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Man of the hour: Shostakovich.

A Full Portrait
By B.A. Nilsson

Shostakovich and His World
Bard College, Aug. 22

This 11-concert festival allowed for a greater range of music and opinion than usually is found when classical music is the subject, and thus we were able to contrast one of Shostakovich’s most appalling works with one of his most sublime.

Although sublime wouldn’t be the first adjective that springs to mind when discussing the music of this difficult, controversial composer: He’s difficult not in terms of accessibility—most of his music is fraught with tuneful hooks that will grab even the most casual listener—but in a historic/philosophical context, making peace with a composer who evidently submitted to the Stalin regime. Or did he?

The first panel discussion took on the subject of contested accounts of Shostakovich’s career, and the final orchestral concert, performed last Sunday, illustrated the contrast between Shostakovich the Stalin-pleaser and the personal voice of the composer.

Song of the Forests is a 1949 work for chorus and orchestra written to celebrate Stalin’s post-war reforestation project, and a more hilariously bombastic work is hard to imagine. The best comparison I can muster is to imagine overblown film-music maestro John Williams penning a score to accompany a Soviet-era thriller, inflating Mussorgsky-esque melodies with relentless trumpets and drums.

When the piece was over, I was torn between cringing in embarrassment and rushing out to join the Communist Party. But how wonderful to hear such a piece so well performed! That’s the beauty of this festival, provided you’re comfortable with the notion that a negative reaction to the music qua music is still a valid and important response.

And the whole thing was blown away by the Symphony No. 10, a work written after the death of Stalin and often reputed to portray the great dictator in unflattering musical terms. That may well be a whimsy on a par with the Dark Side of the Moon-Wizard of Oz connection: It works if you want it to, but no intent has been definitively established.

What is known is that Shostakovich musically rendered the name of a younger inamorata and thematically twined it with a musical motto based on his own name during the third movement, so he clearly was clever with such subtexts.

Thanks to a festival like this and their imaginatively programmed regular season, the American Symphony Orchestra has the privilege of playing works on the fringes of the repertory. Music director Leon Botstein does a consistently remarkable job of establishing fascinating contexts for these works, and the orchestra is of such high caliber that they were able to put together a brilliantly nuanced performance of all three works on the program (the first was Shostakovich’s forgettable but historically significant symphonic poem October), really coming into their own for the symphony.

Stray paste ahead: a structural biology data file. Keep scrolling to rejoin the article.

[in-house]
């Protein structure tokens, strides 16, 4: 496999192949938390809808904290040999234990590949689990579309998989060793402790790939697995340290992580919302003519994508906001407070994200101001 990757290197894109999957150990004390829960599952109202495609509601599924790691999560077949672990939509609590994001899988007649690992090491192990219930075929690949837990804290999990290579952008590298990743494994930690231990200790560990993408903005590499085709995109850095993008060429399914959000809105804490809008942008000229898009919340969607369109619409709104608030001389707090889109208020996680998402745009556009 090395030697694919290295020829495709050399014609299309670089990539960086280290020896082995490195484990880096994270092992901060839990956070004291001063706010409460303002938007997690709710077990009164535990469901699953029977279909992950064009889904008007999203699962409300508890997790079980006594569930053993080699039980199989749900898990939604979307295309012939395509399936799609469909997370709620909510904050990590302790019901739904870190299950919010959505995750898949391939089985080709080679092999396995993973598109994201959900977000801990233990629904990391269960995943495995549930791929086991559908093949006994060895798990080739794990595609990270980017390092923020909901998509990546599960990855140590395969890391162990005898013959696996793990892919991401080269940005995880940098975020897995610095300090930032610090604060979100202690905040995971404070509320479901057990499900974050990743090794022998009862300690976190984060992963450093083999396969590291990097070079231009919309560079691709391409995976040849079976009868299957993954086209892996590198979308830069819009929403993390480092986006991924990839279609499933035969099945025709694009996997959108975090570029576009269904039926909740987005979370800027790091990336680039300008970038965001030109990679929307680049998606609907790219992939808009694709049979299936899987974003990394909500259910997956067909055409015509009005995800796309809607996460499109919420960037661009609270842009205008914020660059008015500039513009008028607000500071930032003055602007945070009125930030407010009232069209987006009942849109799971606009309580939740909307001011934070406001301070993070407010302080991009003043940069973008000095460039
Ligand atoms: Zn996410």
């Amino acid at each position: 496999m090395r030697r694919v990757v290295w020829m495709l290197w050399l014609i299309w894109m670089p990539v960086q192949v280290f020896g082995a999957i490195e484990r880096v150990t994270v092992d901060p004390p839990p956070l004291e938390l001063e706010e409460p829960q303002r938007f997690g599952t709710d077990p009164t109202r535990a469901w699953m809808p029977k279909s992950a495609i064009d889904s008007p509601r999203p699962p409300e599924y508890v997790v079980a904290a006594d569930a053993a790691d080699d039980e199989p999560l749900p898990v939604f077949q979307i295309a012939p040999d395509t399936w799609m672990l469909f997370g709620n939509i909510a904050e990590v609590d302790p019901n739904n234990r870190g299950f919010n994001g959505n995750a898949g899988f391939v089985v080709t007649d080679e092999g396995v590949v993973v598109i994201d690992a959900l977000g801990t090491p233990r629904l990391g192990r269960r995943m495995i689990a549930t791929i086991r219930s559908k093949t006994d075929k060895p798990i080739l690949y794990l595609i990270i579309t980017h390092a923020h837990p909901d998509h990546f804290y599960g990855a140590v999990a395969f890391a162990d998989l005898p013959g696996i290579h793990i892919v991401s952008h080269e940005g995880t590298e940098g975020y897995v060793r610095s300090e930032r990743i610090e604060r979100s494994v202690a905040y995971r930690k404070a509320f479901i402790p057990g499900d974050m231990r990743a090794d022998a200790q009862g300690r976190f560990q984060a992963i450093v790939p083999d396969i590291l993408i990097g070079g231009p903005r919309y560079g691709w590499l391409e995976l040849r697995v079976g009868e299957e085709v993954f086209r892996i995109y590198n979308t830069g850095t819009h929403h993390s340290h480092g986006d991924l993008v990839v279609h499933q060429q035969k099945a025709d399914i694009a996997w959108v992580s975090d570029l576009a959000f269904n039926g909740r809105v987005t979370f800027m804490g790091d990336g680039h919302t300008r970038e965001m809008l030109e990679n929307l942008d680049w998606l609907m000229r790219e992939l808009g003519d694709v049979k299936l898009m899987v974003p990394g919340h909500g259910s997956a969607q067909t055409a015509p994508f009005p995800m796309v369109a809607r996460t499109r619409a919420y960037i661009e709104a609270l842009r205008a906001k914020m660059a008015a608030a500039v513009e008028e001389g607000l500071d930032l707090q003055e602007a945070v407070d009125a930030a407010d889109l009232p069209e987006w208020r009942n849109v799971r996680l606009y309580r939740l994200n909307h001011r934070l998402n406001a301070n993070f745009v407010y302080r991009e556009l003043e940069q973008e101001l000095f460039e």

The string sound is rich and lusty, the kind of quality you expect from a group that performs much more regularly. In the Sosnoff Theater, the lively new concert hall at Bard College, they sounded astonishing. I only wished for more brass sound to balance it—after Song of the Forests, the section was trimmed of some players and I missed both the volume and texture of the larger configuration.

Dominating the day’s earlier concert of chamber works was Shostakovich’s final composition, his Viola Sonata, hauntingly played by Kim Kashkashian with the excellent Lydia Artymiw as pianist. Like much of the composer’s later works, it’s a spare but characteristic piece that winds through an emotional aria and sardonic scherzo into a final adagio written “In Memory of the Great Beethoven,” a mediation on the opening movement of that composer’s Moonlight Sonata—and it’ll tear you to pieces. Kashkashian and Artymiw imposed no phony emotion but relied on the music itself to be so deeply affecting.

In contrast was a series of works by younger Russian composers, most of them showing an obvious debt to Shostakovich, one of them—Edison Denisov—doing his best to be the anti-Shostakovich. Denisov’s The Sun of the Incas is a 1964 work for soprano and chamber ensemble; the six movements alternate between instrumental and vocal sections, the latter movingly sung by soprano Courtenay Budd.

Works by Schnittke, Gubaidulina and Tischenko rounded out the display of the ongoing debt to Shostakovich, excellently performed by members of the orchestra as well as the Chiara String Quartet, who added an inadvertent aleatory aspect to the proceedings by truncating the Tischenko Quartet No. 1 to give their gravid first violinist a needed break.

Each of the concerts was preceded by an informative lecture that I highly recommend during future events; there will be more Shostakovich performed at Bard in November, and next summer’s festival centers around Aaron Copland.

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